The hardest part of this blog is, obviously, getting it started. So, I’ll start at the beginning. I am a medicolegal death investigator and I have been working in this field for almost four years now. I have truly enjoyed working in this field and I can say honestly that I have seen things I couldn’t make up. I have been witness to awful and painful situations but I have also been a witness to families that pull together in their most trying times. But sometimes, after a really long day, where, for example, I have had to work with a family who has just lost a child, I come home at night and ask myself, “How in the hell did I get here”?
I’ve spent some time recently and I think I’ve narrowed it down to a few childhood memories. For the most part, I was a typical child. I didn’t run around the neighborhood torturing animals or pronouncing random objects dead. I played with Barbie Dolls and had imaginary parties with my stuffed animals. But there are memories that make me wonder if those particular experiences played a factor in how I became a medicolegal death investigator.
I grew up in a small town in Ohio, not far from Kirtland, OH. This first memory is a reminder that no matter how small a town you may live in, it does not make you safe from crime or danger. During the time that I lived there there was a mass murder that took place in Kirtland that centered around a deranged religious leader, Jeffrey Lundgren. He murdered a family that had been part of his “group” and buried them in a barn. It’s one thing to learn about crimes like this on the news but my father took my sister and I to see this barn.
I wish I could tell you that when I saw this barn it was an overcast day with lots of fog and an ominous feeling surrounded the area. In all honesty, I don’t remember what kind of day it was or if it was ominous. I can tell you that I remember him driving us near the barn and pointing it out to us from the car, but that’s it. That’s all I remember. Still, I have to wonder what my father was thinking when he drove us past that barn.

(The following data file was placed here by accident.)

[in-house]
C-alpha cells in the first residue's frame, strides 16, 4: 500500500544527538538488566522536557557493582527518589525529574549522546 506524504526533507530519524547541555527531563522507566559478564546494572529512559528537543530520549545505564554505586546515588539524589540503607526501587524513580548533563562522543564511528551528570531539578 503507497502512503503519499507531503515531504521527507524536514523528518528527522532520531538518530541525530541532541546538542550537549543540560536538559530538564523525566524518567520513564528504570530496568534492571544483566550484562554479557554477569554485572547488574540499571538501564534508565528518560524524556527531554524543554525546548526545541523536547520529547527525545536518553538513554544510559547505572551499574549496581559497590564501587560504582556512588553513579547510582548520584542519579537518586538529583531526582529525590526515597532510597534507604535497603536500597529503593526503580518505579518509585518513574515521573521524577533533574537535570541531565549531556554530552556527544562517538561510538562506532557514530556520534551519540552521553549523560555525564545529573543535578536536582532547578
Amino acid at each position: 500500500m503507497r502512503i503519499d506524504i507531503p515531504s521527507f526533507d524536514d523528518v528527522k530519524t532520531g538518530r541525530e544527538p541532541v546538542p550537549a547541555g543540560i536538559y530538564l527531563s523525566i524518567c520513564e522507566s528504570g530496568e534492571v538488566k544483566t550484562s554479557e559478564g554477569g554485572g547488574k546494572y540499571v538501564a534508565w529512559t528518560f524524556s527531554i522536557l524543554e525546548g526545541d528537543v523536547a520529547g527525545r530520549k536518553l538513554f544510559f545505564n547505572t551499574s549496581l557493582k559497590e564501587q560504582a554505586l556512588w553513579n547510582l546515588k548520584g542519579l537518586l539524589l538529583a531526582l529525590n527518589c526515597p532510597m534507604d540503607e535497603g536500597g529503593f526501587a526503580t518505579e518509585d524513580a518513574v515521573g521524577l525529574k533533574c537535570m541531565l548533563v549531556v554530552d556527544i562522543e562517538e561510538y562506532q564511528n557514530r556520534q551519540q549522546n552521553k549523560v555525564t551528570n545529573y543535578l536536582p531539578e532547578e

The other memory I have is of the discussion my parents had with my sister and I on the importance of working in the fast food industry while we were in high school. They wanted us to know what it was like to in a job where we got dirty, came home covered in grease, tired with sore backs so that when we went off to college we would work hard and achieve employment in a career where we both had nice, clean office jobs. I can’t speak for my sister, but in my case, that logic and reasoning seriously back fired. Sometimes I would give anything to stink like hamburger grease. It would be an upgrade from what I smell like now.
Of course, given my field, my father is more obsessed with death scenes and murder than he was in the past. I’m not saying he’s a serial killer. I think he’s just trying to bond with me. For example, he recently went to Florida with his girlfriend, and while there, emailed me photographs of the general location where Caylee Anthony was found. I sent him a response that went something like this:
“Dad, you’re in Florida. Go golfing! Do something normal! FYI I see enough crime scenes at work…next time send me a picture of the ocean!